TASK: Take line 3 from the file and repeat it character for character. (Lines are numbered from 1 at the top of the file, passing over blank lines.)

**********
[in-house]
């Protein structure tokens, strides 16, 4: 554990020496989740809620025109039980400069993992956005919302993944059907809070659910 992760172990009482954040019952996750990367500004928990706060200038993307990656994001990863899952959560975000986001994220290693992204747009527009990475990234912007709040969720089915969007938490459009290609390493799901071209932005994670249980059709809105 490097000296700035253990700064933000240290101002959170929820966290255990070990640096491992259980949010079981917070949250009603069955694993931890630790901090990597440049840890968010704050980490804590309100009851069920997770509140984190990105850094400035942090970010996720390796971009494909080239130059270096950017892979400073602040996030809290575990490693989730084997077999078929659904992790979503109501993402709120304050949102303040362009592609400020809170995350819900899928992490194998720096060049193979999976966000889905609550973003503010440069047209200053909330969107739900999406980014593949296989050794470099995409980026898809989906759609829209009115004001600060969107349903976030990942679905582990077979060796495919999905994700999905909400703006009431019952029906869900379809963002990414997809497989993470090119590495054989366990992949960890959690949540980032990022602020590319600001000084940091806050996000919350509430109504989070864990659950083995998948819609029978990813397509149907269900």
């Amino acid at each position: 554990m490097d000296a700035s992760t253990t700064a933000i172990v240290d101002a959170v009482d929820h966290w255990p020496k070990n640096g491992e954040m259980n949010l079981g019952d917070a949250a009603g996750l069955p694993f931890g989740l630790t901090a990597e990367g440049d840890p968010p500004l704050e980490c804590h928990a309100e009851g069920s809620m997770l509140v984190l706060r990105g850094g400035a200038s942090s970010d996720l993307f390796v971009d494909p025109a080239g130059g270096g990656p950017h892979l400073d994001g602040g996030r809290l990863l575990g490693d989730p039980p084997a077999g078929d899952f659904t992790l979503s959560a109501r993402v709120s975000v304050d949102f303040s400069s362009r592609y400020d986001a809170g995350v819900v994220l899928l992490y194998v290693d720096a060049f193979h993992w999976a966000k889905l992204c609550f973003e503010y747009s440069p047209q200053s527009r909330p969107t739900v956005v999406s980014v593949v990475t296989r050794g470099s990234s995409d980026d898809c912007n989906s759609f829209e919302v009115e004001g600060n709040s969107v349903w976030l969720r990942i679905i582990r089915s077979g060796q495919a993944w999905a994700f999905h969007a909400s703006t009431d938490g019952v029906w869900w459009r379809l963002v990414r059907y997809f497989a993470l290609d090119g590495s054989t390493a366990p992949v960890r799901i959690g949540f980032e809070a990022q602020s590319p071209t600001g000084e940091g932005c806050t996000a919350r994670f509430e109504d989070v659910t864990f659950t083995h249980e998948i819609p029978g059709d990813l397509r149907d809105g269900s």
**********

């Amino acid at each position: 554990m490097d000296a700035s992760t253990t700064a933000i172990v240290d101002a959170v009482d929820h966290w255990p020496k070990n640096g491992e954040m259980n949010l079981g019952d917070a949250a009603g996750l069955p694993f931890g989740l630790t901090a990597e990367g440049d840890p968010p500004l704050e980490c804590h928990a309100e009851g069920s809620m997770l509140v984190l706060r990105g850094g400035a200038s942090s970010d996720l993307f390796v971009d494909p025109a080239g130059g270096g990656p950017h892979l400073d994001g602040g996030r809290l990863l575990g490693d989730p039980p084997a077999g078929d899952f659904t992790l979503s959560a109501r993402v709120s975000v304050d949102f303040s400069s362009r592609y400020d986001a809170g995350v819900v994220l899928l992490y194998v290693d720096a060049f193979h993992w999976a966000k889905l992204c609550f973003e503010y747009s440069p047209q200053s527009r909330p969107t739900v956005v999406s980014v593949v990475t296989r050794g470099s990234s995409d980026d898809c912007n989906s759609f829209e919302v009115e004001g600060n709040s969107v349903w976030l969720r990942i679905i582990r089915s077979g060796q495919a993944w999905a994700f999905h969007a909400s703006t009431d938490g019952v029906w869900w459009r379809l963002v990414r059907y997809f497989a993470l290609d090119g590495s054989t390493a366990p992949v960890r799901i959690g949540f980032e809070a990022q602020s590319p071209t600001g000084e940091g932005c806050t996000a919350r994670f509430e109504d989070v659910t864990f659950t083995h249980e998948i819609p029978g059709d990813l397509r149907d809105g269900s």